Western Iowa & Eastern Nebraska

Larry Krapfl

Last silage crop of the year being harvested near Emerson, Nebraska. Click here if you would like tips for selection corn silage products for next year!


Southern Wisconsin

Greg Mair

The Latham Technology Tour stops in Platteville, Wisconsin tonight, Aug. 30. The plot is located at 3775 State Road 80 between Platteville and Cuba City.  Tours are at 5:30 and 6 pm.  We’re excited to offer our customers so many options in our lineup for 2018!  We would love to see you there.

Despite not having the desired heat units, the corn is still moving along.  LH 5245 VT2 PRO appears to have great yield.  With ears of 16×33 and 16×36 planted at over 36,000 plants per acre (ppa), it’s sure to catch your eyes this fall.

Eastern North Dakota

Brian McNamee

Is this some new type of nurse crop?

This season, across my territory in North Dakota, I have been taken aback by the number of semi-resistant or fully-resistant weeds I have been seeing. I had no idea that marestail was as bad as it is and spread so far west. This particular field is the worst infestation I have ever seen. You can just barely make out the soybeans planted in this field.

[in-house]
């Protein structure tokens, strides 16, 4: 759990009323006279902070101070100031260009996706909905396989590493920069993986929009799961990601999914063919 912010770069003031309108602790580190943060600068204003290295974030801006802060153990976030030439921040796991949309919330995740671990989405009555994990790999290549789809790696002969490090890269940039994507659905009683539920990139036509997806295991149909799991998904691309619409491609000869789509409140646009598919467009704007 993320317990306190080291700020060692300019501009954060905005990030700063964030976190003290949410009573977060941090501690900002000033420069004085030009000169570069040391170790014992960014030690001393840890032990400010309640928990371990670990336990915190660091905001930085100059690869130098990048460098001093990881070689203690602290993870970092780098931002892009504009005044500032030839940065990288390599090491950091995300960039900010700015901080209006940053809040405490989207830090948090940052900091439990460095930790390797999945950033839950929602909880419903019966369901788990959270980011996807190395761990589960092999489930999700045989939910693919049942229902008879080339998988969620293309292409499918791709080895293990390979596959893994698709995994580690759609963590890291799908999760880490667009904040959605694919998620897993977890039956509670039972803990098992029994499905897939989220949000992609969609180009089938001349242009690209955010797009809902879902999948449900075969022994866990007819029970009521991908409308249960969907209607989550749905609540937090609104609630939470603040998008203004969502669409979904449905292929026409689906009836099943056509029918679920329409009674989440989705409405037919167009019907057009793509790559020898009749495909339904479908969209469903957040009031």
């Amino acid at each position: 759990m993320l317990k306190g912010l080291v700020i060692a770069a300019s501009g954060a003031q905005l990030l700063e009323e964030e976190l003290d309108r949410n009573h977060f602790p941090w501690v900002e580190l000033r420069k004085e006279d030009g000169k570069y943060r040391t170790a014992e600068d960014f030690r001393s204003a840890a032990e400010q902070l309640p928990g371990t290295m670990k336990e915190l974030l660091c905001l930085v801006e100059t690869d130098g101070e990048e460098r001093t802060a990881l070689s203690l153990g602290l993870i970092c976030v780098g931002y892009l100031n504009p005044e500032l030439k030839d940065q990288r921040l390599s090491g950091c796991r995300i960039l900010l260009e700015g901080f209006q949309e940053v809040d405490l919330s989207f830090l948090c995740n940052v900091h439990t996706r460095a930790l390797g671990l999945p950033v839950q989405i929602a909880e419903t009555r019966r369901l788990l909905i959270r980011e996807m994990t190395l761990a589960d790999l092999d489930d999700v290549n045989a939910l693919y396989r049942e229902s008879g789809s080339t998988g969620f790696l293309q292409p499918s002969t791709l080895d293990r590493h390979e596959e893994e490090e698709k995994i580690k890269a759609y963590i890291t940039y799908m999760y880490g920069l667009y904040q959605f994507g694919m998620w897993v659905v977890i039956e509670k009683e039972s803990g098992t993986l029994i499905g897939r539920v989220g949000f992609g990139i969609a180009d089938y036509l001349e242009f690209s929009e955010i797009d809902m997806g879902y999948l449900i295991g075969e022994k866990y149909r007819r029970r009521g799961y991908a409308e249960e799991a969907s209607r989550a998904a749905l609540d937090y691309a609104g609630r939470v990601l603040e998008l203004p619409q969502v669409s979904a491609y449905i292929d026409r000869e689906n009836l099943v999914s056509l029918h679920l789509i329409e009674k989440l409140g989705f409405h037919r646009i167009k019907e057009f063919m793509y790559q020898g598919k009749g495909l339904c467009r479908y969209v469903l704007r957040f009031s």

A full grown marestail can have upwards of 200,000 seeds per plant. Just think of how many seeds are in this field… Crazy!

This year was the perfect storm for these issues to arise: pre-emergence not working; droughty conditions with slow and poor seed emergence; and periods of late-season rains that produced flushes of all weeds.

This now has the potential to be an epidemic problem not only for this farmer but all the adjacent landowners, as well. It’s going to be a challenge and will have to be monitored especially closely.